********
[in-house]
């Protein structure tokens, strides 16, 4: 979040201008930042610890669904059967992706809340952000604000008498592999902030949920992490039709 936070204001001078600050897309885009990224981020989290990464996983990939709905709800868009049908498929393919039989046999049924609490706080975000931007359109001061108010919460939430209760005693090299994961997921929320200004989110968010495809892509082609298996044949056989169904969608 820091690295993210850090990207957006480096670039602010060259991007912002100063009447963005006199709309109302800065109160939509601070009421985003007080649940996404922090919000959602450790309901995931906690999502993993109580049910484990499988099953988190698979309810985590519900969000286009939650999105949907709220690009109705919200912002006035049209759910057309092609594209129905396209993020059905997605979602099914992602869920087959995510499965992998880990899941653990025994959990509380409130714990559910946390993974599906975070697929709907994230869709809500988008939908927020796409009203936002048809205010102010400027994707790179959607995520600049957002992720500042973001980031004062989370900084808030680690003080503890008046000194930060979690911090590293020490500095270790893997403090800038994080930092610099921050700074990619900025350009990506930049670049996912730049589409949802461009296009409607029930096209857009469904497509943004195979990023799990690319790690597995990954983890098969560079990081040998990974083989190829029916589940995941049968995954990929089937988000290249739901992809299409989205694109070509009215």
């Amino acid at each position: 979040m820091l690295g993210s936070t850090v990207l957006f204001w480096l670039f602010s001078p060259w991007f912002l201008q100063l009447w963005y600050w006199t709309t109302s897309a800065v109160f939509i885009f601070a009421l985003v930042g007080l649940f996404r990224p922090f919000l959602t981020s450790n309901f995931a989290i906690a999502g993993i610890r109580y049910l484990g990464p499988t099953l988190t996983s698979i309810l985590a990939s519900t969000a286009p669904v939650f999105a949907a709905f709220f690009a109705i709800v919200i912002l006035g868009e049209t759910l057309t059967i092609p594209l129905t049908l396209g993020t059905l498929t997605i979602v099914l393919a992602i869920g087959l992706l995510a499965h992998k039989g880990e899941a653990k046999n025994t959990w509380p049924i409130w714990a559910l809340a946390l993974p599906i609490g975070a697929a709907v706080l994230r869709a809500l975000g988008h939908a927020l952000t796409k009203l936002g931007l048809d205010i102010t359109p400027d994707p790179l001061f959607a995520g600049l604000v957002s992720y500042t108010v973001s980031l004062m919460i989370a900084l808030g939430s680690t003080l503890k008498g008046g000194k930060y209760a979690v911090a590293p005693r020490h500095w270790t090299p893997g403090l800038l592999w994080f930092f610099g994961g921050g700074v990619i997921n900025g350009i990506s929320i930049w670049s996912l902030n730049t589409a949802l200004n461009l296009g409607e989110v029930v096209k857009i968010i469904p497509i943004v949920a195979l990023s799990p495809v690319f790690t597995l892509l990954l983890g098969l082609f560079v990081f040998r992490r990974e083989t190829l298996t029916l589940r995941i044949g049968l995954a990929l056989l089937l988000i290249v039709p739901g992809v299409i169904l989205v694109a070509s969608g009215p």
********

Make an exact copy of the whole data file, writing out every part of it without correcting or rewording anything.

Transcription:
[in-house]
């Protein structure tokens, strides 16, 4: 979040201008930042610890669904059967992706809340952000604000008498592999902030949920992490039709 936070204001001078600050897309885009990224981020989290990464996983990939709905709800868009049908498929393919039989046999049924609490706080975000931007359109001061108010919460939430209760005693090299994961997921929320200004989110968010495809892509082609298996044949056989169904969608 820091690295993210850090990207957006480096670039602010060259991007912002100063009447963005006199709309109302800065109160939509601070009421985003007080649940996404922090919000959602450790309901995931906690999502993993109580049910484990499988099953988190698979309810985590519900969000286009939650999105949907709220690009109705919200912002006035049209759910057309092609594209129905396209993020059905997605979602099914992602869920087959995510499965992998880990899941653990025994959990509380409130714990559910946390993974599906975070697929709907994230869709809500988008939908927020796409009203936002048809205010102010400027994707790179959607995520600049957002992720500042973001980031004062989370900084808030680690003080503890008046000194930060979690911090590293020490500095270790893997403090800038994080930092610099921050700074990619900025350009990506930049670049996912730049589409949802461009296009409607029930096209857009469904497509943004195979990023799990690319790690597995990954983890098969560079990081040998990974083989190829029916589940995941049968995954990929089937988000290249739901992809299409989205694109070509009215």
């Amino acid at each position: 979040m820091l690295g993210s936070t850090v990207l957006f204001w480096l670039f602010s001078p060259w991007f912002l201008q100063l009447w963005y600050w006199t709309t109302s897309a800065v109160f939509i885009f601070a009421l985003v930042g007080l649940f996404r990224p922090f919000l959602t981020s450790n309901f995931a989290i906690a999502g993993i610890r109580y049910l484990g990464p499988t099953l988190t996983s698979i309810l985590a990939s519900t969000a286009p669904v939650f999105a949907a709905f709220f690009a109705i709800v919200i912002l006035g868009e049209t759910l057309t059967i092609p594209l129905t049908l396209g993020t059905l498929t997605i979602v099914l393919a992602i869920g087959l992706l995510a499965h992998k039989g880990e899941a653990k046999n025994t959990w509380p049924i409130w714990a559910l809340a946390l993974p599906i609490g975070a697929a709907v706080l994230r869709a809500l975000g988008h939908a927020l952000t796409k009203l936002g931007l048809d205010i102010t359109p400027d994707p790179l001061f959607a995520g600049l604000v957002s992720y500042t108010v973001s980031l004062m919460i989370a900084l808030g939430s680690t003080l503890k008498g008046g000194k930060y209760a979690v911090a590293p005693r020490h500095w270790t090299p893997g403090l800038l592999w994080f930092f610099g994961g921050g700074v990619i997921n900025g350009i990506s929320i930049w670049s996912l902030n730049t589409a949802l200004n461009l296009g409607e989110v029930v096209k857009i968010i469904p497509i943004v949920a195979l990023s799990p495809v690319f790690t597995l892509l990954l983890g098969l082609f560079v990081f040998r992490r990974e083989t190829l298996t029916l589940r995941i044949g049968l995954a990929l056989l089937l988000i290249v039709p739901g992809v299409i169904l989205v694109a070509s969608g009215p």